In 2017 it’s expected that approximately 98% of Canadian households will have access to basic broadband Internet services. Although this marks a vast improvement since five or ten years ago, there are still an estimated 300,000 homes that will not have any Internet connectivity. Rural and northern communities are often the most affected by poor Internet infrastructure; even those who do have access must still deal with slow speeds and data constraints.
Connect to Innovate was introduced as part of federal Budget 2016 as a five-year (2016-2021) initiative that will commit $500 million to extend/enhance broadband service in rural and remote communities. Canadian government grants worth up to 50-90% of project costs will be provided to municipalities who establish or upgrade their backbone broadband infrastructure.
Municipalities must apply for Connect to Innovate grants by March 13, 2017. This is the only application period currently announced for the program, so interested parties should adhere to the March 13th deadline to ensure their project is considered for funding.
Connect to Innovate Grants for Rural Broadband Access
Through Connect to Innovate, it’s possible that all Canadians will soon have access to reliable broadband Internet service. The program will target northern and rural communities that have limited, unstable, or no Internet service to “bring them up to speed” with the growing need for such services.
Limited broadband Internet access is an issue that affects quality of life and the ability to drive economic growth. It’s a contributing factor to why investment and skilled labourers gravitate to metropolitan regions.
To reduce the amount of Canadians who are ‘disconnected’, the Canadian Radio-television and Telecommunications Commissions (CRTC) recently declared broadband Internet access to be a basic right. This includes speeds of at least 50 megabits/ second for downloading and at least 10 megabits/second for uploading. By providing this basic access to rural and northern Canada, it’s expected to grow the economy and promote a more connected country.
Further developing the north requires essential upgrades to Internet infrastructure; this is where Connect to Innovate will play a pivotal role.
These rural broadband access grants will focus on supporting the development of backbone connections, including fibre-optic, satellite, and microwave-based Internet infrastructure.
Supported Broadband Infrastructure Projects
There are four types of projects that may receive Canadian government funding through the Connect to Innovate program. They include:
- New Backbone Applications (up to 75-90% funding): This is the primary stream of funding and most suitable to help rural communities without a backbone connection of 1 Gbps to meet or exceed that benchmark to at least one point of presence (PoP) in each community, while connecting with at least one anchor institution.
- Backbone Upgrades (up to 50% funding): Communities with at least 1 Gbps backbone connection looking to increase their capacity to at least 10 Gbps to at least one PoP in each community, while connecting with at least one anchor institution as a result of the upgrade. These communities must also demonstrate current utilization of at least 95% or higher for a minimum of two hours per day for 14 consecutive days.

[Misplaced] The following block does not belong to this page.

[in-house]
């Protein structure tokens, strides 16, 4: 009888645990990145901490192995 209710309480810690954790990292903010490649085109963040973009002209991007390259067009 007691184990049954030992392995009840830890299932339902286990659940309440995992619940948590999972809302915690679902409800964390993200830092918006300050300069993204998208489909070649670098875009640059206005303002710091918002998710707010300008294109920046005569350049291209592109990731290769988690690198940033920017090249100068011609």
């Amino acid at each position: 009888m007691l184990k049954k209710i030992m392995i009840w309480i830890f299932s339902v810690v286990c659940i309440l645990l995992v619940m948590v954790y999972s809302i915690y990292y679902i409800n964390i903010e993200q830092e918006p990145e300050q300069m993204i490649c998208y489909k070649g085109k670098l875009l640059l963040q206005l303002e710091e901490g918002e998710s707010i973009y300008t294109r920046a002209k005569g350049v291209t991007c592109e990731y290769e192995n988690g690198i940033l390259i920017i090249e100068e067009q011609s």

- Network Resiliency (up to 50% funding): Communities where current network resiliency (stability) is in jeopardy without an alternative data pathway. The new fibre backbone route is deployed to provide an alternative data path, increase path diversity, and network reliability for all users. The new pathway must implement sufficient failover capacity to handle all network traffic in case of failure of the main path.
- Last-Mile (up to 50-75% funding): Regions where broadband Internet is completely underserved at 5 Mbps (see eligibility map). These projects must provide at least 5/1 Mbps to households and a minimum monthly usage cap of 45GB.
Explanation of Anchor Institutions
Any upgrades to the municipality’s backbone must include connection to at least one anchor institution. By definition, anchor institutions are defined as facilities that serve a public function. This includes:
- Medical facilities;
- First Nations band offices; and
- Other anchors around which a community is formed.
Canadian Municipalities Eligible for Connect to Innovate Funding
Municipalities eligible for the Connect to Innovate program are pre-determined based on their current Internet availability. Participants must qualify, using the Government of Canada’s broadband access map, and:
- Have a population of less than 30,000 (backbone projects);
- Identify at least one anchor institution per project (backbone projects);
- Propose to improve access for households with speeds of at least 5/1 Mbps (last-mile);
- Provide support to justify partially served last-mile;
- Identify eligible costs through a project budget and work plan; and
- Identify a commitment to provide open access to infrastructure.
How to Apply for Connect to Innovate Broadband Internet Grants
Canadian municipalities must apply for Connect to Innovate by March 13, 2017.
Applications are available via the Government of Canada’s website and can be downloaded, completed, and submitted online. If you would like to discuss your eligibility for the program, or to receive support with the application preparation, please contact Mentor Works.
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